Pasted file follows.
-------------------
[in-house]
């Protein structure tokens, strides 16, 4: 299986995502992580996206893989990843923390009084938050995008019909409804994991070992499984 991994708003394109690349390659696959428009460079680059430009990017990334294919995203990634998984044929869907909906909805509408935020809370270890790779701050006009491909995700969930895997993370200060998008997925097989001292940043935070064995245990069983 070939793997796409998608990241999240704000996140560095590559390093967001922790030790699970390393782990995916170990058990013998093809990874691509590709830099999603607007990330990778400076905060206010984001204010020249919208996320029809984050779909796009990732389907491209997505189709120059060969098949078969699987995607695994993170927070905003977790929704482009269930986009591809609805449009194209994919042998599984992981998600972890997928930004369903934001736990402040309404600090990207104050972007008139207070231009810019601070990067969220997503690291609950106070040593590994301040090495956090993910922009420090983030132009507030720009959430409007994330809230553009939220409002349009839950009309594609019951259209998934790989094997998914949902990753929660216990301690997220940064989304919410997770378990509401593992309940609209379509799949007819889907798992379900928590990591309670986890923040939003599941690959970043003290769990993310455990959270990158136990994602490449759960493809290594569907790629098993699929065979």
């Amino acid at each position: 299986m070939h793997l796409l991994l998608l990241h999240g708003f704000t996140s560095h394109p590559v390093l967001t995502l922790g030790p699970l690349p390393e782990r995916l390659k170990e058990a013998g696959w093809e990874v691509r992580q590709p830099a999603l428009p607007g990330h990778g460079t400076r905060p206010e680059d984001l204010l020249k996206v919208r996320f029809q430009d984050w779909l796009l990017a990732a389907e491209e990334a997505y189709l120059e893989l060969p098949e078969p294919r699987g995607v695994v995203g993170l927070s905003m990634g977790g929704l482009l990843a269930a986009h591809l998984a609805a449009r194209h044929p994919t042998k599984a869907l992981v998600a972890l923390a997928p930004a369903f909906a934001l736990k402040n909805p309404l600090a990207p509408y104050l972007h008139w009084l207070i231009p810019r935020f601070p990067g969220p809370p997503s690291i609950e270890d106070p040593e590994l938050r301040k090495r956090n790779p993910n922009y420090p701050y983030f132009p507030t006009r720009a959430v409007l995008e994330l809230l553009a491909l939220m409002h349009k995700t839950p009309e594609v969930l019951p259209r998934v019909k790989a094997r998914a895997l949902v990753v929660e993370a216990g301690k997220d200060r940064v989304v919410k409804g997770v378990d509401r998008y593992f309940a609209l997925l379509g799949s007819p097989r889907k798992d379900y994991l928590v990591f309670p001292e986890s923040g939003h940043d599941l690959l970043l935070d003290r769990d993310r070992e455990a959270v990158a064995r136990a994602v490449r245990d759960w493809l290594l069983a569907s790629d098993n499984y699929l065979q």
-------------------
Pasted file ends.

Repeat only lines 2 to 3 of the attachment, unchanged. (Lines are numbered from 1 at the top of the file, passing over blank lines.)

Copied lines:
């Protein structure tokens, strides 16, 4: 299986995502992580996206893989990843923390009084938050995008019909409804994991070992499984 991994708003394109690349390659696959428009460079680059430009990017990334294919995203990634998984044929869907909906909805509408935020809370270890790779701050006009491909995700969930895997993370200060998008997925097989001292940043935070064995245990069983 070939793997796409998608990241999240704000996140560095590559390093967001922790030790699970390393782990995916170990058990013998093809990874691509590709830099999603607007990330990778400076905060206010984001204010020249919208996320029809984050779909796009990732389907491209997505189709120059060969098949078969699987995607695994993170927070905003977790929704482009269930986009591809609805449009194209994919042998599984992981998600972890997928930004369903934001736990402040309404600090990207104050972007008139207070231009810019601070990067969220997503690291609950106070040593590994301040090495956090993910922009420090983030132009507030720009959430409007994330809230553009939220409002349009839950009309594609019951259209998934790989094997998914949902990753929660216990301690997220940064989304919410997770378990509401593992309940609209379509799949007819889907798992379900928590990591309670986890923040939003599941690959970043003290769990993310455990959270990158136990994602490449759960493809290594569907790629098993699929065979």
């Amino acid at each position: 299986m070939h793997l796409l991994l998608l990241h999240g708003f704000t996140s560095h394109p590559v390093l967001t995502l922790g030790p699970l690349p390393e782990r995916l390659k170990e058990a013998g696959w093809e990874v691509r992580q590709p830099a999603l428009p607007g990330h990778g460079t400076r905060p206010e680059d984001l204010l020249k996206v919208r996320f029809q430009d984050w779909l796009l990017a990732a389907e491209e990334a997505y189709l120059e893989l060969p098949e078969p294919r699987g995607v695994v995203g993170l927070s905003m990634g977790g929704l482009l990843a269930a986009h591809l998984a609805a449009r194209h044929p994919t042998k599984a869907l992981v998600a972890l923390a997928p930004a369903f909906a934001l736990k402040n909805p309404l600090a990207p509408y104050l972007h008139w009084l207070i231009p810019r935020f601070p990067g969220p809370p997503s690291i609950e270890d106070p040593e590994l938050r301040k090495r956090n790779p993910n922009y420090p701050y983030f132009p507030t006009r720009a959430v409007l995008e994330l809230l553009a491909l939220m409002h349009k995700t839950p009309e594609v969930l019951p259209r998934v019909k790989a094997r998914a895997l949902v990753v929660e993370a216990g301690k997220d200060r940064v989304v919410k409804g997770v378990d509401r998008y593992f309940a609209l997925l379509g799949s007819p097989r889907k798992d379900y994991l928590v990591f309670p001292e986890s923040g939003h940043d599941l690959l970043l935070d003290r769990d993310r070992e455990a959270v990158a064995r136990a994602v490449r245990d759960w493809l290594l069983a569907s790629d098993n499984y699929l065979q």